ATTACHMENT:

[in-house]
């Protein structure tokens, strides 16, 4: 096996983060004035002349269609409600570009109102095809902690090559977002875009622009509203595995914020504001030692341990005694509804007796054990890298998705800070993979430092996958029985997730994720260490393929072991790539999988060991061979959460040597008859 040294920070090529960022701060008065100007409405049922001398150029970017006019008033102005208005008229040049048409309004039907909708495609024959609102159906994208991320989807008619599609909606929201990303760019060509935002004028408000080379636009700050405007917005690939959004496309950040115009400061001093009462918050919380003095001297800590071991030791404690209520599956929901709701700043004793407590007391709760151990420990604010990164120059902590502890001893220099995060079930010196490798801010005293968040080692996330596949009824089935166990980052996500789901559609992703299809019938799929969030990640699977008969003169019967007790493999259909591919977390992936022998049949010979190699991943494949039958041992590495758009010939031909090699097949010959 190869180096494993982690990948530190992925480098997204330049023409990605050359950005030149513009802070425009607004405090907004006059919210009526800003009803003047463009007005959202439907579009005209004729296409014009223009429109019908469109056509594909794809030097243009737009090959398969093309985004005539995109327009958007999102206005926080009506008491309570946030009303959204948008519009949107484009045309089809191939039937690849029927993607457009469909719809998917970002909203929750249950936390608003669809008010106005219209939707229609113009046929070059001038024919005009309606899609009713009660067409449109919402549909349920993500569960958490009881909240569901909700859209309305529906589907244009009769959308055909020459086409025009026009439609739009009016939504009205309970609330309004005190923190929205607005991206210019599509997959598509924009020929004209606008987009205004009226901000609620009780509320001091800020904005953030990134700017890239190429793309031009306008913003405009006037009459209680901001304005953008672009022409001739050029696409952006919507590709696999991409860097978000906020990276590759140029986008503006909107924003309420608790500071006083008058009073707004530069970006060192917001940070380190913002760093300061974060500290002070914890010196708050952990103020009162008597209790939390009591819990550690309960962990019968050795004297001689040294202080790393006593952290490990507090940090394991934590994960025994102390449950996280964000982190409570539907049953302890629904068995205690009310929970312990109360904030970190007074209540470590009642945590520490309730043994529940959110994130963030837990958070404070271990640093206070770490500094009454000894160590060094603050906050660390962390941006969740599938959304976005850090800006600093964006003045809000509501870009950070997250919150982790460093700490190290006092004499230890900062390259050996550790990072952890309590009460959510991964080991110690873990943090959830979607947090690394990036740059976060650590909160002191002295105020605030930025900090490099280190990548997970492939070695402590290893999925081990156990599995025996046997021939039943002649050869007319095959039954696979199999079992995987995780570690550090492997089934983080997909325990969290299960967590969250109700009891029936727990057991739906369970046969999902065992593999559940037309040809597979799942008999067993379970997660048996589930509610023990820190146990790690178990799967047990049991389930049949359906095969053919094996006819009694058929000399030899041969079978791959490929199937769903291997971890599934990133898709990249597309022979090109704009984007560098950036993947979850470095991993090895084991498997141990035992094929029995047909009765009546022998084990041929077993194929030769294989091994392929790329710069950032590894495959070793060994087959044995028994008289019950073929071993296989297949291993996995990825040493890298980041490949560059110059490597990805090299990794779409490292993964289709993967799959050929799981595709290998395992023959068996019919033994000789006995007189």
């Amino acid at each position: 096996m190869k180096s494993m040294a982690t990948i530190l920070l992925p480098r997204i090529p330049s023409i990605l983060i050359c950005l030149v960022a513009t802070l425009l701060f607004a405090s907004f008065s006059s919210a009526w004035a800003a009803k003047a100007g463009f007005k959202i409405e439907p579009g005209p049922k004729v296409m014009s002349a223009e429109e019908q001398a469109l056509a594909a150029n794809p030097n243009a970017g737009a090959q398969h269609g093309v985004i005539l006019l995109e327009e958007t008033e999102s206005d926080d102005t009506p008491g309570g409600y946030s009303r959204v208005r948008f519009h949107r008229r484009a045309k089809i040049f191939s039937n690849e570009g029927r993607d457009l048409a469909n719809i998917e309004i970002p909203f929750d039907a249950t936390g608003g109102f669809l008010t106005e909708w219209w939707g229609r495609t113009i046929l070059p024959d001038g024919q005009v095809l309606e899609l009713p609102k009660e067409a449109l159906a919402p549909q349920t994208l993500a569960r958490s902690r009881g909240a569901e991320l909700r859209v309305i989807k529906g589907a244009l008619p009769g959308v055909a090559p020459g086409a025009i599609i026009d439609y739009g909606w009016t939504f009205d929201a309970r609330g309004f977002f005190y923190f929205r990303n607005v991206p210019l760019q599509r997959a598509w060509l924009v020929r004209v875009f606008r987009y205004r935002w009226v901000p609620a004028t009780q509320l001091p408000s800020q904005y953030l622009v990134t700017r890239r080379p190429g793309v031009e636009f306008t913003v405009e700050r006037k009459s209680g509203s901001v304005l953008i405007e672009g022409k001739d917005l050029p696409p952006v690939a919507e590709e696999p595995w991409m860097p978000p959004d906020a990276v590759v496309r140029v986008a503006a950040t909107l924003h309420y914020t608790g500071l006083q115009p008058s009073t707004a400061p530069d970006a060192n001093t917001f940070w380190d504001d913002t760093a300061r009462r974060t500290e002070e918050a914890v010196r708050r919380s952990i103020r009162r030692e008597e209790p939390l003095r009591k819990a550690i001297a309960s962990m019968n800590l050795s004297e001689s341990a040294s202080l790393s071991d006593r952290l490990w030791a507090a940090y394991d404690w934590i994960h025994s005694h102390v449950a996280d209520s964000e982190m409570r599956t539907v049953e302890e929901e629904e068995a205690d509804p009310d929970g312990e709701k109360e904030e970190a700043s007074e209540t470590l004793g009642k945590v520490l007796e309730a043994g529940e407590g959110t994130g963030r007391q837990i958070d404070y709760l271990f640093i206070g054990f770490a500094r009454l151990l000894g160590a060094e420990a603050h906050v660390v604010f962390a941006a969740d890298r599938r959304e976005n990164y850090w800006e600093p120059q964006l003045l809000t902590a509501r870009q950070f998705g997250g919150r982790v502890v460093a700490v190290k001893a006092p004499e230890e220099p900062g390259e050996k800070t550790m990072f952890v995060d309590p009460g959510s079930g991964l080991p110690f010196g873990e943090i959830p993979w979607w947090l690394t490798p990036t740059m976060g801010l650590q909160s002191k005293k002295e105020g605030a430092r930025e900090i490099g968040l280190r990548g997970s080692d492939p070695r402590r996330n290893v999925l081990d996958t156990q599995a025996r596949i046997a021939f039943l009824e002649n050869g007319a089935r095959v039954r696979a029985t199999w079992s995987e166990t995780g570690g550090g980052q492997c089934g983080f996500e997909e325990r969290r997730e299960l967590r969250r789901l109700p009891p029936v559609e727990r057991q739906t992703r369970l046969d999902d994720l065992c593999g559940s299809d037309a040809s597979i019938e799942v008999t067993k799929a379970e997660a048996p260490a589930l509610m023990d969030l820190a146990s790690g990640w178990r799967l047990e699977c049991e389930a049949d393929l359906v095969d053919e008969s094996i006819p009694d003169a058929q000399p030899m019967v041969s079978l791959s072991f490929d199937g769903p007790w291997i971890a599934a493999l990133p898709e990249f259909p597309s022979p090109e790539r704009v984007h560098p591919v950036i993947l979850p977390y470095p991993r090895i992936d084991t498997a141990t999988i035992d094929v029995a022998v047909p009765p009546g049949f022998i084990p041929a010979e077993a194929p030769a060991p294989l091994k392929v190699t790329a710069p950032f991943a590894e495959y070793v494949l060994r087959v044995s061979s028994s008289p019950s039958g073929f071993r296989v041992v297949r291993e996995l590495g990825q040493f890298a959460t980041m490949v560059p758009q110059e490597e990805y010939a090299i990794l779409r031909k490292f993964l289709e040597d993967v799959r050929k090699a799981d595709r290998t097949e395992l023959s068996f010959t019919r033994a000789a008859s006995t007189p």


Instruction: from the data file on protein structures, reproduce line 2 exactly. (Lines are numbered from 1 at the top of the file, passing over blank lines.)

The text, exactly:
């Protein structure tokens, strides 16, 4: 096996983060004035002349269609409600570009109102095809902690090559977002875009622009509203595995914020504001030692341990005694509804007796054990890298998705800070993979430092996958029985997730994720260490393929072991790539999988060991061979959460040597008859 040294920070090529960022701060008065100007409405049922001398150029970017006019008033102005208005008229040049048409309004039907909708495609024959609102159906994208991320989807008619599609909606929201990303760019060509935002004028408000080379636009700050405007917005690939959004496309950040115009400061001093009462918050919380003095001297800590071991030791404690209520599956929901709701700043004793407590007391709760151990420990604010990164120059902590502890001893220099995060079930010196490798801010005293968040080692996330596949009824089935166990980052996500789901559609992703299809019938799929969030990640699977008969003169019967007790493999259909591919977390992936022998049949010979190699991943494949039958041992590495758009010939031909090699097949010959 190869180096494993982690990948530190992925480098997204330049023409990605050359950005030149513009802070425009607004405090907004006059919210009526800003009803003047463009007005959202439907579009005209004729296409014009223009429109019908469109056509594909794809030097243009737009090959398969093309985004005539995109327009958007999102206005926080009506008491309570946030009303959204948008519009949107484009045309089809191939039937690849029927993607457009469909719809998917970002909203929750249950936390608003669809008010106005219209939707229609113009046929070059001038024919005009309606899609009713009660067409449109919402549909349920993500569960958490009881909240569901909700859209309305529906589907244009009769959308055909020459086409025009026009439609739009009016939504009205309970609330309004005190923190929205607005991206210019599509997959598509924009020929004209606008987009205004009226901000609620009780509320001091800020904005953030990134700017890239190429793309031009306008913003405009006037009459209680901001304005953008672009022409001739050029696409952006919507590709696999991409860097978000906020990276590759140029986008503006909107924003309420608790500071006083008058009073707004530069970006060192917001940070380190913002760093300061974060500290002070914890010196708050952990103020009162008597209790939390009591819990550690309960962990019968050795004297001689040294202080790393006593952290490990507090940090394991934590994960025994102390449950996280964000982190409570539907049953302890629904068995205690009310929970312990109360904030970190007074209540470590009642945590520490309730043994529940959110994130963030837990958070404070271990640093206070770490500094009454000894160590060094603050906050660390962390941006969740599938959304976005850090800006600093964006003045809000509501870009950070997250919150982790460093700490190290006092004499230890900062390259050996550790990072952890309590009460959510991964080991110690873990943090959830979607947090690394990036740059976060650590909160002191002295105020605030930025900090490099280190990548997970492939070695402590290893999925081990156990599995025996046997021939039943002649050869007319095959039954696979199999079992995987995780570690550090492997089934983080997909325990969290299960967590969250109700009891029936727990057991739906369970046969999902065992593999559940037309040809597979799942008999067993379970997660048996589930509610023990820190146990790690178990799967047990049991389930049949359906095969053919094996006819009694058929000399030899041969079978791959490929199937769903291997971890599934990133898709990249597309022979090109704009984007560098950036993947979850470095991993090895084991498997141990035992094929029995047909009765009546022998084990041929077993194929030769294989091994392929790329710069950032590894495959070793060994087959044995028994008289019950073929071993296989297949291993996995990825040493890298980041490949560059110059490597990805090299990794779409490292993964289709993967799959050929799981595709290998395992023959068996019919033994000789006995007189």